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Conophytum N.E.Br. (Aizoaceae) is a genus of dwarf succulent plants endemic to western South Africa and southern Namibia. It is highly diverse, with 106 constituent species and is considered a model genus for the Succulent Karoo Biome, an arid region with uniquely high desiccation-tolerant (succulent) plant diversity, based on its variety of distribution types and growth forms. The aim of this project was twofold: to provide a clearer understanding of the patterns and drivers of speciation in the genus, and to identify conservation strategies that maximise the likely survival of these species, based on spatial ecological analyses of their current distributions. The biodiversity of the Succulent Karoo biome is increasingly vulnerable to a multitude of threats, mostly as a consequence of growing levels of human activity. The current and future conservation of Conophytum is dependent on evidence-based interventions that, in particular, help mitigate the effects of a changing climate and illegal collecting. First, an updated phylogeny was produced providing the foundation to many of the analyses undertaken in this thesis, beginning with an assessment of the drivers of diversification. For the first time, nuclear gene regions and sequences from almost all species in the genus (102 of 106) were included in the development of phylogenetic hypotheses. From there, a selection of 12 pertinent characters was mapped over the phylogeny and phylogenetic signal was calculated in a univariate and multivariate manner. This, along with correlations in character evolution, was used to infer potential drivers of diversification. Nocturnal flowering was found to characterise certain clades and was correlated with pollen type D and flower structure A2, suggesting an influence of pollinator specialisation on evolution, while windowed leaves characterised one particularly large, strongly supported clade in the phylogeny, and, through correlated evolution with other traits such as the presence of bladder cells, suggested a key influence of the abiotic environment in this clade’s formation. This abiotic influence on speciation was further investigated using spatial environmental data to determine differences in the abiotic preferences of individual Conophytum species and five large, strongly supported clades in the phylogeny. Geological, topographical and climatic variables were mapped onto the phylogeny, while differences in clade and species’ environmental preferences were assessed. Associations between environmental variables and the evolution of certain traits were also analysed. Variation in precipitation/moisture, elevation and slope were identified as key drivers of diversification in the genus, with niche divergence prevalent in driving speciation. Additionally, some clades were characterised by both nocturnal flowering and certain leaf traits (e.g. very long trichomes, sunken stomata), suggesting a possible interaction between biotic and abiotic diversification drivers. These interactions were analysed mainly by calculating correlations between nocturnal flowering and abiotic variables. Nocturnal flowering was strongly correlated with a lower mean annual temperature, suggesting a possible climatic influence on pollinator assemblages potentially driving a greater likelihood of species in cooler locations to be nocturnally moth pollinated. After gaining a greater understanding of what drove diversity in Conophytum, attention switched to the vulnerability of this diversity to future changes in climate by projecting range change responses using species distribution models (SDMs). These analyses focused on the more broadly distributed species (a minimum of 20 occurrence points) to facilitate the building of statistically robust models, comparing climate change vulnerability at both the species- and clade-levels. For four of the five clades, and for the genus as a whole, range size reduction was prevalent, with a range contraction from the north occurring as conditions in the north of the genus’ range become unsuitable through lower winter rainfall and increased temperatures, while the more mesic southern reaches of South Africa remain unsuitable for Conophytum inhabitation. One clade, however, characterised by bladder cells and windowed leaves which give constituent species better adaptation to hotter conditions, may include some species that benefit from predicted future climate conditions. Two new regions were prioritised based on these projections for future protection, as these successfully cover the areas of high current and future diversity in the genus, along with protecting separate clades and thereby maintaining phylogenetic diversity. As SDMs excluded narrow endemics in the genus because of the low numbers of occurrence points available, a final assessment on the abiotic environmental preferences and trait associations of narrow endemic Conophytum species was performed to better understand their ecology and to aid their conservation. These taxa make up a sizable proportion of species in the genus (~33%) and are some of the most vulnerable Conophytum species through their small range and population sizes. This assessment demonstrated a preference of these species for more high-stress environments (steeper slopes, higher elevation and low moisture) compared to broadly distributed species, and identified that these taxa are predominantly diurnal flowering, although this was likely to be because narrow endemic distribution overlaps strongly with diurnal wasp pollinators. This study also identified an important region for the conservation of narrow endemics and these ecological findings will assist prioritising regions for protection or translocation. The findings of this project shed light on the evolution of Conophytum and its vulnerability to anthropogenic impacts and provide an improved basis for understanding of the genus’ ecology and biogeography. Based on these findings, Conophytum can now act as an ideal model genus for the Succulent Karoo, a uniquely biodiverse arid hotspot. An improved understanding of the evolution and vulnerability of Conophytum provides important evidence for drivers of rapid speciation in a region known for its diversifications and, perhaps even more importantly, highlights threats and important conservation strategies for the Succulent Karoo in an uncertain future.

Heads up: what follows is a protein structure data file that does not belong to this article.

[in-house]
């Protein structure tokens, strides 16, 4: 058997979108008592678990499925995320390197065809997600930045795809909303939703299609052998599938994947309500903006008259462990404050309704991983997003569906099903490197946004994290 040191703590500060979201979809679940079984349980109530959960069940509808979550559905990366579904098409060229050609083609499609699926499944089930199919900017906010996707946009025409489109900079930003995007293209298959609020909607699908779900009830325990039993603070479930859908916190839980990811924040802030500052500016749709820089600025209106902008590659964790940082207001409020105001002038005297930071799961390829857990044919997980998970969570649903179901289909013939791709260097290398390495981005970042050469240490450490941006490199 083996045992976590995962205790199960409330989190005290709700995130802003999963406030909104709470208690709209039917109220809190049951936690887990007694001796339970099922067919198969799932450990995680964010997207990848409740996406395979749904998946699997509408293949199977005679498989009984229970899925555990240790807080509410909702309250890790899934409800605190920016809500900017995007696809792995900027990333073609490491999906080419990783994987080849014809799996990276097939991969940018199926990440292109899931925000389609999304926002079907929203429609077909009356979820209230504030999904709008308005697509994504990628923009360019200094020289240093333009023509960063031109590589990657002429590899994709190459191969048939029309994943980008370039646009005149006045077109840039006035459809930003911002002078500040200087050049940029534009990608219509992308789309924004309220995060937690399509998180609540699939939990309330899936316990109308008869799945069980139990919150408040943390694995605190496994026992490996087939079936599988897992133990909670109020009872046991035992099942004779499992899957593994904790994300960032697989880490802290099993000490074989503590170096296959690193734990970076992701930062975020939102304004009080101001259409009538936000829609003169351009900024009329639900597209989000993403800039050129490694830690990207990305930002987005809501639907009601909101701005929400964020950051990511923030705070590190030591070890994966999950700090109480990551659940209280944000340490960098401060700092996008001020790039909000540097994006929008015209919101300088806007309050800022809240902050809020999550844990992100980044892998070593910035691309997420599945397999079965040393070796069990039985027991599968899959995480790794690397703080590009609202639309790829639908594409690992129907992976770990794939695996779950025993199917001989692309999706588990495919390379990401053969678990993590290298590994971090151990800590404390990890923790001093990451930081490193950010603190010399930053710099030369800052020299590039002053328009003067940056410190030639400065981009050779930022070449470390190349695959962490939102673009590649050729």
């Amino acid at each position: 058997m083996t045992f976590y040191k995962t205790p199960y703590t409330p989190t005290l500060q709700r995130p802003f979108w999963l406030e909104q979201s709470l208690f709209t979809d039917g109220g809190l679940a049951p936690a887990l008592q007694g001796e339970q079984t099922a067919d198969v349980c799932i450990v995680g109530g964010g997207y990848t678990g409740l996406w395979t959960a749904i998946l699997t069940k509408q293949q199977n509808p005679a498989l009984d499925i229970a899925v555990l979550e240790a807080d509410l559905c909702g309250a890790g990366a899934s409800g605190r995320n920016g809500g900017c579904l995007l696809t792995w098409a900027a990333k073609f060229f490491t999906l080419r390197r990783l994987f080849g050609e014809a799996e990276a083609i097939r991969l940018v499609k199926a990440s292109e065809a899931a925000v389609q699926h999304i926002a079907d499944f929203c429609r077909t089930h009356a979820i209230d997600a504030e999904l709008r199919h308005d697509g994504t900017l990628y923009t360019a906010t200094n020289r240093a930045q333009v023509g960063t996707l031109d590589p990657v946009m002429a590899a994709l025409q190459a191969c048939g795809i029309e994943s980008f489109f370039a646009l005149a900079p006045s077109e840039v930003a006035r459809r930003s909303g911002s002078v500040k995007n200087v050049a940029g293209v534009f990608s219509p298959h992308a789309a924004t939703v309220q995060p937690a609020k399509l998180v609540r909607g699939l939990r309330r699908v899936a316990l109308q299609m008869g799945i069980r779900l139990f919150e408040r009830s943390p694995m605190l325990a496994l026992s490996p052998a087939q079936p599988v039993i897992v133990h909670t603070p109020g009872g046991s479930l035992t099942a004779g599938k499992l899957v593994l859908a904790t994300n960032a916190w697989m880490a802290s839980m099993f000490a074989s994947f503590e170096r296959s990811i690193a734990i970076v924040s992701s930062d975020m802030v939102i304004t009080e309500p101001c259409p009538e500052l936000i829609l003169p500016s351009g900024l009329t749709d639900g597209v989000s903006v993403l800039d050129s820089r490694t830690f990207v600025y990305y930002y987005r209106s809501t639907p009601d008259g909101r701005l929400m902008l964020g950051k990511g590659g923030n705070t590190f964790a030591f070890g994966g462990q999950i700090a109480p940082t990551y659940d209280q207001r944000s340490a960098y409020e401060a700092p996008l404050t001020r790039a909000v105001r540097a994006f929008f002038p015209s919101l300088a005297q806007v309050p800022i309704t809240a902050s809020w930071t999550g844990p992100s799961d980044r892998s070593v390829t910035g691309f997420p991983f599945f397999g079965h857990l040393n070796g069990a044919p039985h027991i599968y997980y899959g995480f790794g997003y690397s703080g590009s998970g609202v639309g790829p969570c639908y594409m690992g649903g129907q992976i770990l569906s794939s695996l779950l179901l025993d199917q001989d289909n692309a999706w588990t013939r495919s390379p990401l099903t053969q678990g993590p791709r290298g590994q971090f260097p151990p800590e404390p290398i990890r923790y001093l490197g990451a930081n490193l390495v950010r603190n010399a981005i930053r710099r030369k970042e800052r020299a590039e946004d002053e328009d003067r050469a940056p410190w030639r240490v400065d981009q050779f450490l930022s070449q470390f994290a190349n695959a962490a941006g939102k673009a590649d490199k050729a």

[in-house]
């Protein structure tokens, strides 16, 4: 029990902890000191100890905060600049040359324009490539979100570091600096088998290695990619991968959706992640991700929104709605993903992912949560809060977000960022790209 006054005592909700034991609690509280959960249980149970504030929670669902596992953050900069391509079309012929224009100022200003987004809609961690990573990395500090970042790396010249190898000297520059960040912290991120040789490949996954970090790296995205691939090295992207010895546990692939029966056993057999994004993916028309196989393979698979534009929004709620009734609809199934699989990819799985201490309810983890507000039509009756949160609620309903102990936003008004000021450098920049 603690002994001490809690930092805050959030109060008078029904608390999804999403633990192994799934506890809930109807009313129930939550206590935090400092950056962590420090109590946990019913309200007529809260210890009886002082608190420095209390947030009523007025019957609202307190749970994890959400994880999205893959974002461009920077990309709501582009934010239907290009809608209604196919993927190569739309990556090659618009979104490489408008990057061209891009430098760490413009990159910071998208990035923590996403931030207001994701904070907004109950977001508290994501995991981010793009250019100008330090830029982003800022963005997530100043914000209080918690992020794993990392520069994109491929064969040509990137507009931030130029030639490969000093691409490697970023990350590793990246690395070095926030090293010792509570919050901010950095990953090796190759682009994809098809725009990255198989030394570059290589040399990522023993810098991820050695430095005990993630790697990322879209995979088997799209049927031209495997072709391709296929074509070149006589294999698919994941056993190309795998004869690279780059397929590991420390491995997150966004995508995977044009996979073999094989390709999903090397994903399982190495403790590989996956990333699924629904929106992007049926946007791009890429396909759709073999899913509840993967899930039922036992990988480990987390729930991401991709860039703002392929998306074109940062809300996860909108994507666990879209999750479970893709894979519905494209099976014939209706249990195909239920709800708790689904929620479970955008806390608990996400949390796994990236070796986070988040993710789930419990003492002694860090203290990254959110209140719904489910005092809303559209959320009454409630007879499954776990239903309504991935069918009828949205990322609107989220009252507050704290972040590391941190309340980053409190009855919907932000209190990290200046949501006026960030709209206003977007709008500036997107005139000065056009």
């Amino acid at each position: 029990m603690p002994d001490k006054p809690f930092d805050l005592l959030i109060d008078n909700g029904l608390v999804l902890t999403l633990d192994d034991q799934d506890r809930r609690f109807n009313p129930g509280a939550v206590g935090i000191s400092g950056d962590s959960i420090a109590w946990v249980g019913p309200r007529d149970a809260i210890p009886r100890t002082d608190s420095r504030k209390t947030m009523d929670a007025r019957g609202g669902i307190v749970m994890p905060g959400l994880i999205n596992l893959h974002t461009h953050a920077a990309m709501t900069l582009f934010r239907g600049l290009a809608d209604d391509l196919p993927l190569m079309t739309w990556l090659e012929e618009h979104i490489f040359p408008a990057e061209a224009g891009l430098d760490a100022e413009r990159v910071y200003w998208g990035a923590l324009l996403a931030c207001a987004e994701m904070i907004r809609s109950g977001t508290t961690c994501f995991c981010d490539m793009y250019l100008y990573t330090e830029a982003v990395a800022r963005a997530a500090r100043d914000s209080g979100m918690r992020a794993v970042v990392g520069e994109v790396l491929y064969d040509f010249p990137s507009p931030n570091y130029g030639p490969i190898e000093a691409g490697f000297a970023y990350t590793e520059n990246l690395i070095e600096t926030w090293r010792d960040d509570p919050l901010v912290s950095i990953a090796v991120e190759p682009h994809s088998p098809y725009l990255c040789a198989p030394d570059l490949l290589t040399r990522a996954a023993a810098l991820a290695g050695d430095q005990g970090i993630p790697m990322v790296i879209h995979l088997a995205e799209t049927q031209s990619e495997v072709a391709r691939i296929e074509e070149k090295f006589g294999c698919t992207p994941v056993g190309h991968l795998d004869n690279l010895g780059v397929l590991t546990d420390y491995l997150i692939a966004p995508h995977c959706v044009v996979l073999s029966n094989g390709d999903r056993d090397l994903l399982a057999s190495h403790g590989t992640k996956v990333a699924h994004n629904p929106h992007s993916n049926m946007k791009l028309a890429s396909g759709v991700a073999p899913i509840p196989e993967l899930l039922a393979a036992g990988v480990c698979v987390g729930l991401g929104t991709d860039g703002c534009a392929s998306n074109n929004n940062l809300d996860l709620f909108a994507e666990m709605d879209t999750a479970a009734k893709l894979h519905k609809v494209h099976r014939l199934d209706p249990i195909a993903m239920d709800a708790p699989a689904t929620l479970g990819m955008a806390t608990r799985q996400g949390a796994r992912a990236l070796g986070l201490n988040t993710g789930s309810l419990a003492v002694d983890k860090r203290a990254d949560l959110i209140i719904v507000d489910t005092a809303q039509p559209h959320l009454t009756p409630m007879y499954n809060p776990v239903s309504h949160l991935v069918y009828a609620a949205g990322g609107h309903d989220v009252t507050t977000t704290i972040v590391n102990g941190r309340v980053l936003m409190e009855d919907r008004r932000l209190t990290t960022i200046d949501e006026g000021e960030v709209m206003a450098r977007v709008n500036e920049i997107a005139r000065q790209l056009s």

Item Type: Thesis (Doctoral)
Uncontrolled Keywords: Conophytum; Conservation; Species Distribution Modelling; Speciation; Phylogeny; Taxonomy; Aizoaceae
Subjects: Q Science > QK Botany
Divisions: Biological & Environmental Sciences (from Sep 19)
Date Deposited: 10 Mar 2022 09:25
Last Modified: 13 Sep 2022 13:01
DOI or ID number: 10.24377/LJMU.t.00016476
Supervisors: Bourke, D, Young, A and Kapralov, M
URI: https://researchonline.ljmu.ac.uk/id/eprint/16476